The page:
Automating your information unlocks a huge variety of reporting capabilities that can give you real-time insights into how your business is running, often in a couple of keystrokes. Most current software includes dashboards to bring up information easily on a computer screen, as well as reporting capabilities to generate reports by advance scheduling or on-demand. You can pull reports on just about anything — referrals, transactions, products, patients, labor, inventory, orders, claims — you name it.

For example, if you think placing and filling orders is taking too long, you can look up how long it’s taking and drill in by product to see if any particular item or category is lagging, which might mean a supplier or inventory issue. You can check by payer, to see if a payer is rejecting certain orders like a particular item or code. Or report by referral, to see if orders from some referrals are taking longer to fill than others — a sign that a source might not be sending all the required documentation with prescriptions.

With DME-specific software, “There is a simple dashboard, you can look at one screen and it will show you the top 10 physicians that are sending you referrals that have incomplete documentation,” Anderson says. “It’s very clear what they need to do, and their office managers love that.”


If you think (RCM) starts with billing, you’re doing it wrong. Intake is where you take control of your patient records and documentation. The first goal is a clean claim, and that means perfect documentation. Manual, and especially analog, documentation is sooo last century, not least because it’s cumbersome and there are so many opportunities for errors. It’s probably easiest to have one system that handles all your major business functions, but it’s essential for whatever systems you are running to talk to each other — to be interoperable.

“RCM really starts at intake. The referral sends you a fax with all the pertinent information, now you are creating an order within the system, you are populating the system with the order. You might have to schedule the delivery, and it shows you all the necessary information. You have to get a prior authorization from a payer; you are getting all that documentation together and all that pertinent information so now your claim is ready to send to the payer,” says Sunil Krishnan, vice president of RCM at Brightree. “Once it generates invoices, now it is generating revenue in your system. As an order, it is not revenue yet. The invoice becomes revenue.”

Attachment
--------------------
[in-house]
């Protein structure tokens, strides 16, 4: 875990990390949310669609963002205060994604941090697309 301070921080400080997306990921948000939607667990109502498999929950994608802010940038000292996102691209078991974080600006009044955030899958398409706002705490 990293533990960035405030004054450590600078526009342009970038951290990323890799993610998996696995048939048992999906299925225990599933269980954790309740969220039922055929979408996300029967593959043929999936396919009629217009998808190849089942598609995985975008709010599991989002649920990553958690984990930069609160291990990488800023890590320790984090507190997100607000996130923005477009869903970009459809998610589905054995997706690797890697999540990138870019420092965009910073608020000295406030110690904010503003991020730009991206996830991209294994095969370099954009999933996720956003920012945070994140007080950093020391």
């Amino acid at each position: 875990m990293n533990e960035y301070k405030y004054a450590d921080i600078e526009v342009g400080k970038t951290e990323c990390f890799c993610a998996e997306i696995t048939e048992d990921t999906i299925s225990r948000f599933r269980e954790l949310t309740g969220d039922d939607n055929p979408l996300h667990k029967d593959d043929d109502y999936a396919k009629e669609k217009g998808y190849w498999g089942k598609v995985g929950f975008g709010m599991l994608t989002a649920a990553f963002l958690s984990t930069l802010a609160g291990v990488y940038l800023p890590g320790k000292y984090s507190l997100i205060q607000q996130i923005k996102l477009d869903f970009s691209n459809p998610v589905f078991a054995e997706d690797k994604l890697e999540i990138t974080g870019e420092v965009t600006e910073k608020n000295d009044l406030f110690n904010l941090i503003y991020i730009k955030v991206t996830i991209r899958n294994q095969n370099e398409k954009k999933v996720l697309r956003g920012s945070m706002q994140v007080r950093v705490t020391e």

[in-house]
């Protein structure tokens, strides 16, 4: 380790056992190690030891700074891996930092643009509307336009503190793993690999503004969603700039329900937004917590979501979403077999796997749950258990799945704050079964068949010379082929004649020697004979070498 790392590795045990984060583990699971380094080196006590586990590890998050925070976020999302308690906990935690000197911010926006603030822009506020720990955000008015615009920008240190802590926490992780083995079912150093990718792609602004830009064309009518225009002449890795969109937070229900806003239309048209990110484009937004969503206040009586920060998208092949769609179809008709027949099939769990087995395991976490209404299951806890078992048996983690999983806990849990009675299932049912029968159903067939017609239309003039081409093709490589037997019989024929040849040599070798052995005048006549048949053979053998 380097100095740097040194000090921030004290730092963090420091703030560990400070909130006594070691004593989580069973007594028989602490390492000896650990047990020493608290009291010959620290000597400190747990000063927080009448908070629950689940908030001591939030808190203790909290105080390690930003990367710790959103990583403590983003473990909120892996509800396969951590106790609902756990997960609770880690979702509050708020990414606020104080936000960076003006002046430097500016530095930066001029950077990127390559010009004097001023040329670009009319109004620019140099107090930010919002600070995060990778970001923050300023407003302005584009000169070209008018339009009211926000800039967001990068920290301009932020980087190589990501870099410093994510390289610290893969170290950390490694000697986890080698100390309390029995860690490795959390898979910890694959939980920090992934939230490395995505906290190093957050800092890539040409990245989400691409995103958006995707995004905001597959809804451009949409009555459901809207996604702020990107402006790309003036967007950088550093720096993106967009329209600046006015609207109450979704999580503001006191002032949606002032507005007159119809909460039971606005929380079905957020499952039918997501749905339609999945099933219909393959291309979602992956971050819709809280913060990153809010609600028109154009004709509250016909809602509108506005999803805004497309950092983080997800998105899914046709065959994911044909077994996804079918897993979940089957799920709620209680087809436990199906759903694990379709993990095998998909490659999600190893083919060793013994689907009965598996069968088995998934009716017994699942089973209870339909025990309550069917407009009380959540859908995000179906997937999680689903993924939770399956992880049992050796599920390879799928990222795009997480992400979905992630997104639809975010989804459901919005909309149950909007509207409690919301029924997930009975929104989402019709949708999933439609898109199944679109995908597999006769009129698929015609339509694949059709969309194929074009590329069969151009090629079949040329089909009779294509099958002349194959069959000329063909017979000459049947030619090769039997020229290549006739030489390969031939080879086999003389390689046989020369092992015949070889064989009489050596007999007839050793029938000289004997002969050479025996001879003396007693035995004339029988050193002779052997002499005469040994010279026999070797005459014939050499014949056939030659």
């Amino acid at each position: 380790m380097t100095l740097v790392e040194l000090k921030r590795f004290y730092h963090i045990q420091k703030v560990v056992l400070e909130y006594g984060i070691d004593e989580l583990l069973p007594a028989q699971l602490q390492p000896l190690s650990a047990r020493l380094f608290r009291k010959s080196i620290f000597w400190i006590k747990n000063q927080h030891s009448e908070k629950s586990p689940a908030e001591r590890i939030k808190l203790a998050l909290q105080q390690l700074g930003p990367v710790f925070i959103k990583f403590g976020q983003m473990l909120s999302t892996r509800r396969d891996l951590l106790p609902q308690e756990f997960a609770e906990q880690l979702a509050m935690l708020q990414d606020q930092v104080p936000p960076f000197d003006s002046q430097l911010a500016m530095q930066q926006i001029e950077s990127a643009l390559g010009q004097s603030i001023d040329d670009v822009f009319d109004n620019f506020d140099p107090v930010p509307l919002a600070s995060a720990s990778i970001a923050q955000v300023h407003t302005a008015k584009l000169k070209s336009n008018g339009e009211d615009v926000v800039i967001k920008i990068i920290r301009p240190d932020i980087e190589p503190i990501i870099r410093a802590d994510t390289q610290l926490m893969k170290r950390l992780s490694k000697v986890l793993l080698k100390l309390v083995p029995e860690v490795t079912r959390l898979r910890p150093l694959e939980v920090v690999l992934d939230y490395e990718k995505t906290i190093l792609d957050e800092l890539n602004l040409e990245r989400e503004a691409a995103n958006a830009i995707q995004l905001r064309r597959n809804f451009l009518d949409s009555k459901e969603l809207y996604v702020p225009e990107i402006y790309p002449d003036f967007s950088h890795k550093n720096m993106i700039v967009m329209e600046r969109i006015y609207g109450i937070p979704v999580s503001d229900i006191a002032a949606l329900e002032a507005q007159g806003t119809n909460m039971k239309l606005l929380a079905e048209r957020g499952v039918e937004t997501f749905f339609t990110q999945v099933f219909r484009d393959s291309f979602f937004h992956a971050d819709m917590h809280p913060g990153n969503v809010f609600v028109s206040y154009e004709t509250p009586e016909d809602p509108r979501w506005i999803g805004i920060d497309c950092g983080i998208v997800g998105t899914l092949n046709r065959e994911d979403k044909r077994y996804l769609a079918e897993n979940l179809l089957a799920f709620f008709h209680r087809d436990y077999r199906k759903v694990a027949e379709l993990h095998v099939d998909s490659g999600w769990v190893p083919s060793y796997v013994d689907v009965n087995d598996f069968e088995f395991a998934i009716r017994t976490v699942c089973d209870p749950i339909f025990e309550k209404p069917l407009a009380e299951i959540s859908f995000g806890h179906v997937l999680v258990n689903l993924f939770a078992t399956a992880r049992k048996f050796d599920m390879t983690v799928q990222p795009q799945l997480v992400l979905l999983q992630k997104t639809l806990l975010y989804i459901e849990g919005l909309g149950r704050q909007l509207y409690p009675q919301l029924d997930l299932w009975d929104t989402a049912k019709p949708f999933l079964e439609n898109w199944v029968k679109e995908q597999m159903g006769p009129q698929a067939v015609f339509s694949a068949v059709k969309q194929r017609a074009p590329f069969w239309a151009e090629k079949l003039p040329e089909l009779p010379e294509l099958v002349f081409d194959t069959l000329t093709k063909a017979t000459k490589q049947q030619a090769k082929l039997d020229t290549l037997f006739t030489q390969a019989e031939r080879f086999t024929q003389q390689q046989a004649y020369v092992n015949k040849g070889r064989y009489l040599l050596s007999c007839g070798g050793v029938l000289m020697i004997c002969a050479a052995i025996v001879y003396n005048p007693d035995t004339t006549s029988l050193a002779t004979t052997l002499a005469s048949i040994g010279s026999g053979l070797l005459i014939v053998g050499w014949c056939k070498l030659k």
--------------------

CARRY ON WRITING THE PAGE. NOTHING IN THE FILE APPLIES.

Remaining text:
Intake is the parallel process of gathering information to get the best product fit for the patient, records to satisfy payers, and information that has its own value. Would the patient rather be contacted by phone, text or email? Would they prefer pickup or delivery for future orders? Are they managing conditions other than what today’s prescription is for? Does the patient feel lost or unsupported about their condition(s)? Those bits of information may all be opportunities for marketing and loyalty — more on that in a minute. First, a bit on getting paid.


“We all know getting paid is one of the headaches of the HME industry — reprocessing is labor-intensive and expensive. The right compliance-centric software helps providers avoid preventable errors, producing revenue-qualifying orders the first time,” Turner says.

Pharmacists have become accustomed to getting instant authorization for medications. DMEs have been used to a sometimes lengthy back-and-forth about what’s covered, who’s paying and how much. Good billing software gets right in there to speed those authorizations and your fill times.